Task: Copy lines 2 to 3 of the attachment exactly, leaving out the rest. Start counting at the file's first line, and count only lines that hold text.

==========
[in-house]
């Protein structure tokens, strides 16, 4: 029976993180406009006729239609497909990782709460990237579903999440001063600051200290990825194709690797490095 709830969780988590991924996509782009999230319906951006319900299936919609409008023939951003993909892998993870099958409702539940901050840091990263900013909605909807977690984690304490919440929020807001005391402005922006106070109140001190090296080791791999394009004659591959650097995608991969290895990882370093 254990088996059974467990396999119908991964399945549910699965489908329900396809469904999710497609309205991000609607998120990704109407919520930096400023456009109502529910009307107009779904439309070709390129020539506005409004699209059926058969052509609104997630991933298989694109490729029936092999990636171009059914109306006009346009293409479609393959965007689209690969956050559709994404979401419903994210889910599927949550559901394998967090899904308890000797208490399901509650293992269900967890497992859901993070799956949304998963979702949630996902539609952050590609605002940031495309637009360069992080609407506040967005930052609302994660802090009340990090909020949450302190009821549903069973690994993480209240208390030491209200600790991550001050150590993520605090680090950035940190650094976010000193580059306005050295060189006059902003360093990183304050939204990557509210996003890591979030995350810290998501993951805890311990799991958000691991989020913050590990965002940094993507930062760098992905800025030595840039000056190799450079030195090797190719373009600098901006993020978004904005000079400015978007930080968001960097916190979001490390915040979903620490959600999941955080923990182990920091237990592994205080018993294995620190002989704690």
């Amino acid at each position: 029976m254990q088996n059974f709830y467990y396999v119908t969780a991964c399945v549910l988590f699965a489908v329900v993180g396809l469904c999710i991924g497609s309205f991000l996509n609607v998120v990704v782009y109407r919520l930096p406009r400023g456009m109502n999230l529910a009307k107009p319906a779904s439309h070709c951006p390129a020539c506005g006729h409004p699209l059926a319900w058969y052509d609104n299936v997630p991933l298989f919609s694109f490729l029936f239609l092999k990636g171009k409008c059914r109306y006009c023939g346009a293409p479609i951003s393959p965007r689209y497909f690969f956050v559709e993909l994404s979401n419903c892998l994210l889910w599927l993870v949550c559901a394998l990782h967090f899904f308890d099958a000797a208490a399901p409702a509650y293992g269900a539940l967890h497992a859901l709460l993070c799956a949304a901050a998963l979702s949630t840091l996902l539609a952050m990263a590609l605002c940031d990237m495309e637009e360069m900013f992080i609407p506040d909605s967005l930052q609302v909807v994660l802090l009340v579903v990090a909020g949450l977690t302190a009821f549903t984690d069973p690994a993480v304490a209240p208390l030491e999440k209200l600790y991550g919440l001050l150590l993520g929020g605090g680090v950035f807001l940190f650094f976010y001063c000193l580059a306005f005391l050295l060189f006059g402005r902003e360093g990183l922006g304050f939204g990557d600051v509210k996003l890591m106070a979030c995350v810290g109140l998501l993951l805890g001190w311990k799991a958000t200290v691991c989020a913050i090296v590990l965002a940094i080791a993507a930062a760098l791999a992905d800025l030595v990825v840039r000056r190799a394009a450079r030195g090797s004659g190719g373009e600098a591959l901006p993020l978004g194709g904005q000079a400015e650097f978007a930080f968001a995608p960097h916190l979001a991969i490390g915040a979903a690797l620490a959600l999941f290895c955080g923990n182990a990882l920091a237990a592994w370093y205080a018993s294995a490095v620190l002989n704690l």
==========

């Protein structure tokens, strides 16, 4: 029976993180406009006729239609497909990782709460990237579903999440001063600051200290990825194709690797490095 709830969780988590991924996509782009999230319906951006319900299936919609409008023939951003993909892998993870099958409702539940901050840091990263900013909605909807977690984690304490919440929020807001005391402005922006106070109140001190090296080791791999394009004659591959650097995608991969290895990882370093 254990088996059974467990396999119908991964399945549910699965489908329900396809469904999710497609309205991000609607998120990704109407919520930096400023456009109502529910009307107009779904439309070709390129020539506005409004699209059926058969052509609104997630991933298989694109490729029936092999990636171009059914109306006009346009293409479609393959965007689209690969956050559709994404979401419903994210889910599927949550559901394998967090899904308890000797208490399901509650293992269900967890497992859901993070799956949304998963979702949630996902539609952050590609605002940031495309637009360069992080609407506040967005930052609302994660802090009340990090909020949450302190009821549903069973690994993480209240208390030491209200600790991550001050150590993520605090680090950035940190650094976010000193580059306005050295060189006059902003360093990183304050939204990557509210996003890591979030995350810290998501993951805890311990799991958000691991989020913050590990965002940094993507930062760098992905800025030595840039000056190799450079030195090797190719373009600098901006993020978004904005000079400015978007930080968001960097916190979001490390915040979903620490959600999941955080923990182990920091237990592994205080018993294995620190002989704690």
């Amino acid at each position: 029976m254990q088996n059974f709830y467990y396999v119908t969780a991964c399945v549910l988590f699965a489908v329900v993180g396809l469904c999710i991924g497609s309205f991000l996509n609607v998120v990704v782009y109407r919520l930096p406009r400023g456009m109502n999230l529910a009307k107009p319906a779904s439309h070709c951006p390129a020539c506005g006729h409004p699209l059926a319900w058969y052509d609104n299936v997630p991933l298989f919609s694109f490729l029936f239609l092999k990636g171009k409008c059914r109306y006009c023939g346009a293409p479609i951003s393959p965007r689209y497909f690969f956050v559709e993909l994404s979401n419903c892998l994210l889910w599927l993870v949550c559901a394998l990782h967090f899904f308890d099958a000797a208490a399901p409702a509650y293992g269900a539940l967890h497992a859901l709460l993070c799956a949304a901050a998963l979702s949630t840091l996902l539609a952050m990263a590609l605002c940031d990237m495309e637009e360069m900013f992080i609407p506040d909605s967005l930052q609302v909807v994660l802090l009340v579903v990090a909020g949450l977690t302190a009821f549903t984690d069973p690994a993480v304490a209240p208390l030491e999440k209200l600790y991550g919440l001050l150590l993520g929020g605090g680090v950035f807001l940190f650094f976010y001063c000193l580059a306005f005391l050295l060189f006059g402005r902003e360093g990183l922006g304050f939204g990557d600051v509210k996003l890591m106070a979030c995350v810290g109140l998501l993951l805890g001190w311990k799991a958000t200290v691991c989020a913050i090296v590990l965002a940094i080791a993507a930062a760098l791999a992905d800025l030595v990825v840039r000056r190799a394009a450079r030195g090797s004659g190719g373009e600098a591959l901006p993020l978004g194709g904005q000079a400015e650097f978007a930080f968001a995608p960097h916190l979001a991969i490390g915040a979903a690797l620490a959600l999941f290895c955080g923990n182990a990882l920091a237990a592994w370093y205080a018993s294995a490095v620190l002989n704690l």